“Now, St. Benedict has had the training of the ancient intellect, St. Dominic of the medieval; and St. Ignatius of the modern…. To St. Benedict, then…let me assign, for his discriminating badge, the element of Poetry; to St. Dominic, the scientific element; and to St. Ignatius, the practical…, and thus the three several Orders were (so to say), the births of Poetry, of Science, and Practical Sense.”20

Newman goes on to say that the emphasis and perfection of one religious order does not impede the others. Rather, they complement each other, and each serves a distinct purpose. But, in the grand scheme, the poetic life of Benedictine monasticism is the life that has been lived and experienced by most of human history, and this poetical life imitates the life of children because “poetry does not address the reason, but the imagination and affections; it leads to admiration, enthusiasm, devotion, love. The vague, the uncertain, the irregular, the sudden, are among its attributes or sources. Hence it is that a child’s mind is so full of poetry, because he knows so little; and an old man of the world so devoid of poetry because his experience of facts is so wide.”21 The monastic life, therefore, is a life of poetry and, consequentially, the life of childhood. It is a life that mortifies reason in order to live more simply, purely, and mystically.

The Blessings of Routine

In addition to a mortification of reason, the monastic life forms monks in childhood by regular routines. It has already been demonstrated above that the liturgy employs repetition regularly. In addition to other effects, it also initiates Christians into the experience of eternity in this life. Children already experience such a participation by their free, abounding life that rejoices in repetition without tiring. Grown men, on the other hand, fatigue and become bored in a way that is simply inconsonant with eternity. Therefore, children live a life closer to eternity than adults do, and the liturgy works to reawaken such childlike dispositions through repeating prayers, movements, celebrations, etc. The monastic life achieves the same effect but extended throughout the entire lives of those who enter a monastic community. Anyone who has the opportunity to stay at an abbey of monks or nuns for several days will likely experience the same sentiments as John Senior upon his first stay at Fontgombault Abbey in France. Upon recollecting the stay, he wrote:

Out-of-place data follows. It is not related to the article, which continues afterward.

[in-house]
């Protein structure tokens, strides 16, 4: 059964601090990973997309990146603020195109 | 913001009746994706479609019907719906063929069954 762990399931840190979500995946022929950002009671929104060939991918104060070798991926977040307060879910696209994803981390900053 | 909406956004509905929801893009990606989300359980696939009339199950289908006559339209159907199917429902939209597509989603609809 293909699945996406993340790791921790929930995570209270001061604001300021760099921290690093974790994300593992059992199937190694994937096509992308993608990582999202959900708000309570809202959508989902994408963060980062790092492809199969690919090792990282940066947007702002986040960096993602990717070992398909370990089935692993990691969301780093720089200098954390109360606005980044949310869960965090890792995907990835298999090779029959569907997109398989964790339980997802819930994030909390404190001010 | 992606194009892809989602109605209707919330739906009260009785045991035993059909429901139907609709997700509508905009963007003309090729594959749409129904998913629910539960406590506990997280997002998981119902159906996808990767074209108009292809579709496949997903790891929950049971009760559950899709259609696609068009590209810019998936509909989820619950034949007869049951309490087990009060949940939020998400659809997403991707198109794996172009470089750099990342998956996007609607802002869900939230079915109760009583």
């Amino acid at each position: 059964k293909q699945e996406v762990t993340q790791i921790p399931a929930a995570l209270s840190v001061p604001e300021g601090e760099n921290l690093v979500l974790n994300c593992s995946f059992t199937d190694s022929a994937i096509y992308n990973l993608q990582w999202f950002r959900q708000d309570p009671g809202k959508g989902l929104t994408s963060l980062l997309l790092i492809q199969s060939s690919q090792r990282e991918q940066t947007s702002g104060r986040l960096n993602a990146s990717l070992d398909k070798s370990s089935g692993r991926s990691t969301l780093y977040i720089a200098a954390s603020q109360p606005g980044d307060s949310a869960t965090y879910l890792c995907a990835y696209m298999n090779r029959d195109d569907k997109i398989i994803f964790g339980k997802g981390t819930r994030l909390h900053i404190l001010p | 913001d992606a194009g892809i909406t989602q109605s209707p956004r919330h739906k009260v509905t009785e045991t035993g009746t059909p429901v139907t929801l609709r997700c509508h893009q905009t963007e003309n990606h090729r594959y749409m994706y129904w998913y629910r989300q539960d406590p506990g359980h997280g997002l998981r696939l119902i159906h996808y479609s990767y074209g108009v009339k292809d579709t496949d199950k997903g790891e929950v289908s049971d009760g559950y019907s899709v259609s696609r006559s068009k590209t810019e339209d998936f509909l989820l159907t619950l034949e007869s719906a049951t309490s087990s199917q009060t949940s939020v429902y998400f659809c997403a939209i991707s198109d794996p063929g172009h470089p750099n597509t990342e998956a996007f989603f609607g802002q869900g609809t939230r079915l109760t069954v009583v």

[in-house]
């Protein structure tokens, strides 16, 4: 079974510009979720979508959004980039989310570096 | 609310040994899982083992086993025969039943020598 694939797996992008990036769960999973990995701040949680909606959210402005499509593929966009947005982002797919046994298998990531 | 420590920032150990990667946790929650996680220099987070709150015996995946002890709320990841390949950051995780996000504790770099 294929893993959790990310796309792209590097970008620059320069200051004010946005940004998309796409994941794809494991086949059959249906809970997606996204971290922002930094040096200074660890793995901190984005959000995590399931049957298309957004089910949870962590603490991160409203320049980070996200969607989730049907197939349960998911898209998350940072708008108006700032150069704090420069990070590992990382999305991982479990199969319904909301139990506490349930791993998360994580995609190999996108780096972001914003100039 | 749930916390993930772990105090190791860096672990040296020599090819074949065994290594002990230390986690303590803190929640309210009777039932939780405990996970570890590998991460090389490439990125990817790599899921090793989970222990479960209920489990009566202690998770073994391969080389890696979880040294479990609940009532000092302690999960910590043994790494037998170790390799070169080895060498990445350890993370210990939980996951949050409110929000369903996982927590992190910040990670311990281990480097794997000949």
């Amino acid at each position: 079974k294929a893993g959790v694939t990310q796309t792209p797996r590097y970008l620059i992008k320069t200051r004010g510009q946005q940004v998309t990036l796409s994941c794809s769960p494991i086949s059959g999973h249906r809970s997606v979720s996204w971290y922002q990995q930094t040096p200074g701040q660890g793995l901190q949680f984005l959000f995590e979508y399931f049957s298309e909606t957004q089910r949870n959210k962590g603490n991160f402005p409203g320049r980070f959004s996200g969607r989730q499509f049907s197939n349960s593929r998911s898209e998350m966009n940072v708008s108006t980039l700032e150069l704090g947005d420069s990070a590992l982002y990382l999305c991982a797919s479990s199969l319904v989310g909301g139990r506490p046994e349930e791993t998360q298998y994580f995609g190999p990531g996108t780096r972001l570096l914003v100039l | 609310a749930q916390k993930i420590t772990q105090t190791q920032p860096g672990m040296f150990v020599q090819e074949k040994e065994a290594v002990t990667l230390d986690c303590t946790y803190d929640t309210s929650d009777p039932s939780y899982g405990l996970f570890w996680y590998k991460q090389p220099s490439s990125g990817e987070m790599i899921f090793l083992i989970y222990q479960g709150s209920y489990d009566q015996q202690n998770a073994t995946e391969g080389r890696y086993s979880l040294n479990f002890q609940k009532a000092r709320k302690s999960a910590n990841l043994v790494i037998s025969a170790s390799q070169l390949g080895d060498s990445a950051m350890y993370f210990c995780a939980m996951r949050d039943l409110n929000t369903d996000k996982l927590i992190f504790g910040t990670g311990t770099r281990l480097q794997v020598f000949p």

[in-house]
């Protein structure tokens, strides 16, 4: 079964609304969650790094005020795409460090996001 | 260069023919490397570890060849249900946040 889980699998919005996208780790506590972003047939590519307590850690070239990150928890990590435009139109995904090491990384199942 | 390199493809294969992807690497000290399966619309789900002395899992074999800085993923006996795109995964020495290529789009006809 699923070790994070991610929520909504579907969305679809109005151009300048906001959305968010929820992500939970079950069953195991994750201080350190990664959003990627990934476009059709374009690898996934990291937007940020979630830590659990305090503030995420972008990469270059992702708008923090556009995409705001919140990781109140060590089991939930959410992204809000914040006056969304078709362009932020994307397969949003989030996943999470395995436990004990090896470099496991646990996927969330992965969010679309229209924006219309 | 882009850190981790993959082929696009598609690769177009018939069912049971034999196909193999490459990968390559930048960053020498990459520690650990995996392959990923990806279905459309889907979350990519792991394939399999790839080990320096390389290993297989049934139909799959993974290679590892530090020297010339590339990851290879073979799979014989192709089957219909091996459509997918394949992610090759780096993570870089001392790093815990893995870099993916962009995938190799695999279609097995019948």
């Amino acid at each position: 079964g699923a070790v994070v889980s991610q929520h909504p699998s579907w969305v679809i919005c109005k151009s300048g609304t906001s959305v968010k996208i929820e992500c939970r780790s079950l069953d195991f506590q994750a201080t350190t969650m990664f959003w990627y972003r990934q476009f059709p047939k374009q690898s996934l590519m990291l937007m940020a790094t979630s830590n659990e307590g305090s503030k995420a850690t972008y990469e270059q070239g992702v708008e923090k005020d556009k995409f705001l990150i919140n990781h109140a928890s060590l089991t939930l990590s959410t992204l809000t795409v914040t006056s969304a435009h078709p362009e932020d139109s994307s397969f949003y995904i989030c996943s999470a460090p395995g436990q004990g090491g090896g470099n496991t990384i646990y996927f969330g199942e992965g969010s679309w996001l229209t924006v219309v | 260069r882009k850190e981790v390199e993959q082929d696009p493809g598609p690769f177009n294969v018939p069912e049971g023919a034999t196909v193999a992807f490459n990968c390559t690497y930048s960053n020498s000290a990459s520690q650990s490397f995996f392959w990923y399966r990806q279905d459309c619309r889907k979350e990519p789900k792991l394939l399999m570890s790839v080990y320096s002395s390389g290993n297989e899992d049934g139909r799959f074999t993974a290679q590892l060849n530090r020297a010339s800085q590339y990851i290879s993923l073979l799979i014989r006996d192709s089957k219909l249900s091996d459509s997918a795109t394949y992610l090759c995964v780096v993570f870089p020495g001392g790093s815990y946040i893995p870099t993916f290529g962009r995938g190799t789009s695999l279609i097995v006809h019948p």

“I was nervous my first few nights at dinner because everything happens so suddenly, without transition, as it had on my arrival. All the life here is like that. And it seemed to me that everything was speeded up and not slowed down as I had expected in meditative and contemplative retirement, until I discovered that it wasn’t speed, but no time at all; they have transcended time. It is an imitation of the Eternal Now when everything occurs as Boethius said, tota simul.22

The monks spend their time in near-constant routine. These routines consist, first and foremost, of liturgical obligations. Additionally, meal times are fixed, as are daily chores, study periods, recreation, etc. No moment of time escapes the rule of obedience and occupation with the things of God. Yet, pure routine is not enough. There is a greater ratio to their daily routines which further cultivates a childlike spirit. Newman says that the monks deliberately choose employments “the end of which would be in themselves, in which each day, each hour, would have its own completeness.”23 Each activity is simple. Each enterprise is complete. This is the fulfillment of Christ’s admonition: “Seek first his kingdom and his righteousness, and all these things shall be yours as well. Therefore, do not be anxious about tomorrow, for tomorrow will be anxious for itself. Let the day’s own trouble be sufficient for the day” (Matthew 6:33-34). Newman further describes it as “living for the day without solicitude for the morrow, without plans or objects, even holy ones, here below…taking each new day as a whole in itself, an addition, not a complement, to the past; and doing works which cannot be cut short, for they are complete in every portion of them.”24

Thus, the monks move forward, day by day, hour by hour, performing the tasks that are assigned for them without care or concern for what is to follow next. Once again, this aspect of their life imitates that of children. For children move from one activity to the next without thought of what the future holds. When a parent says it is time to pray, they lovingly do so. When a parent says it is time to go to the park, they go with joy. When a parent says it is time to eat, they rush to the table. Each action for the child is utterly complete, just like for the monk. Newman then concludes:

“We are told to be like little children; and where shall we find a more striking instance than is here afforded us of that union of simplicity and reverence, that clear perception of the unseen, yet recognition of the mysterious, which is the characteristic of the first years of human existence? To the monk, heaven was next door; he formed no plans, he had no cares…. He ‘went forth’ in his youth ‘to his work and to his labor’ until the evening of life; if he lived a day longer, he did a day’s work more; whether he lived many days or few, he laboured on to the end of them. He had no wish to see further in advance of his journey than where he was to make his next stage. He ploughed and sowed, he prayed, he meditated, he studied, he wrote, he taught, and then he died and went to heaven.”25